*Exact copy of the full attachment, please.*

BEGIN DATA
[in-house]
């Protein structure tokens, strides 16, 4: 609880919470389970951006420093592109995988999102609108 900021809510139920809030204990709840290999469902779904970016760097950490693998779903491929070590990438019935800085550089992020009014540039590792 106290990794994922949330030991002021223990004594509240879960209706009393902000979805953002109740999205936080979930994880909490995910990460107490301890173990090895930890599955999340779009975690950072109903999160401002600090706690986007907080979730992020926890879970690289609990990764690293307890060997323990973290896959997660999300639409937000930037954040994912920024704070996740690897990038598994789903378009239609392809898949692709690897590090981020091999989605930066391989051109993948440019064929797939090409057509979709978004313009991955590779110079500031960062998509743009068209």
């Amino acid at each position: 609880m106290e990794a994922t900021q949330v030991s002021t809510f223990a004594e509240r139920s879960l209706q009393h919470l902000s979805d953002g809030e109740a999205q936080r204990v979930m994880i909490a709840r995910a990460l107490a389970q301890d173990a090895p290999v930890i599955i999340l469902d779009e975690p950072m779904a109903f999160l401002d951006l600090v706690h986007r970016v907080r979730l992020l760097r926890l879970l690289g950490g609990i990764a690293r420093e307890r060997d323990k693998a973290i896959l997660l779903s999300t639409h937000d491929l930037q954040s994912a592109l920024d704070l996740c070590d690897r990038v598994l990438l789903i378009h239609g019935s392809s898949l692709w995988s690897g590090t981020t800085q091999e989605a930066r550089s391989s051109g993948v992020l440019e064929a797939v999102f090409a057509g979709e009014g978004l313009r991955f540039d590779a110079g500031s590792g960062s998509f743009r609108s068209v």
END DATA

[in-house]
């Protein structure tokens, strides 16, 4: 609880919470389970951006420093592109995988999102609108 900021809510139920809030204990709840290999469902779904970016760097950490693998779903491929070590990438019935800085550089992020009014540039590792 106290990794994922949330030991002021223990004594509240879960209706009393902000979805953002109740999205936080979930994880909490995910990460107490301890173990090895930890599955999340779009975690950072109903999160401002600090706690986007907080979730992020926890879970690289609990990764690293307890060997323990973290896959997660999300639409937000930037954040994912920024704070996740690897990038598994789903378009239609392809898949692709690897590090981020091999989605930066391989051109993948440019064929797939090409057509979709978004313009991955590779110079500031960062998509743009068209």
């Amino acid at each position: 609880m106290e990794a994922t900021q949330v030991s002021t809510f223990a004594e509240r139920s879960l209706q009393h919470l902000s979805d953002g809030e109740a999205q936080r204990v979930m994880i909490a709840r995910a990460l107490a389970q301890d173990a090895p290999v930890i599955i999340l469902d779009e975690p950072m779904a109903f999160l401002d951006l600090v706690h986007r970016v907080r979730l992020l760097r926890l879970l690289g950490g609990i990764a690293r420093e307890r060997d323990k693998a973290i896959l997660l779903s999300t639409h937000d491929l930037q954040s994912a592109l920024d704070l996740c070590d690897r990038v598994l990438l789903i378009h239609g019935s392809s898949l692709w995988s690897g590090t981020t800085q091999e989605a930066r550089s391989s051109g993948v992020l440019e064929a797939v999102f090409a057509g979709e009014g978004l313009r991955f540039d590779a110079g500031s590792g960062s998509f743009r609108s068209v």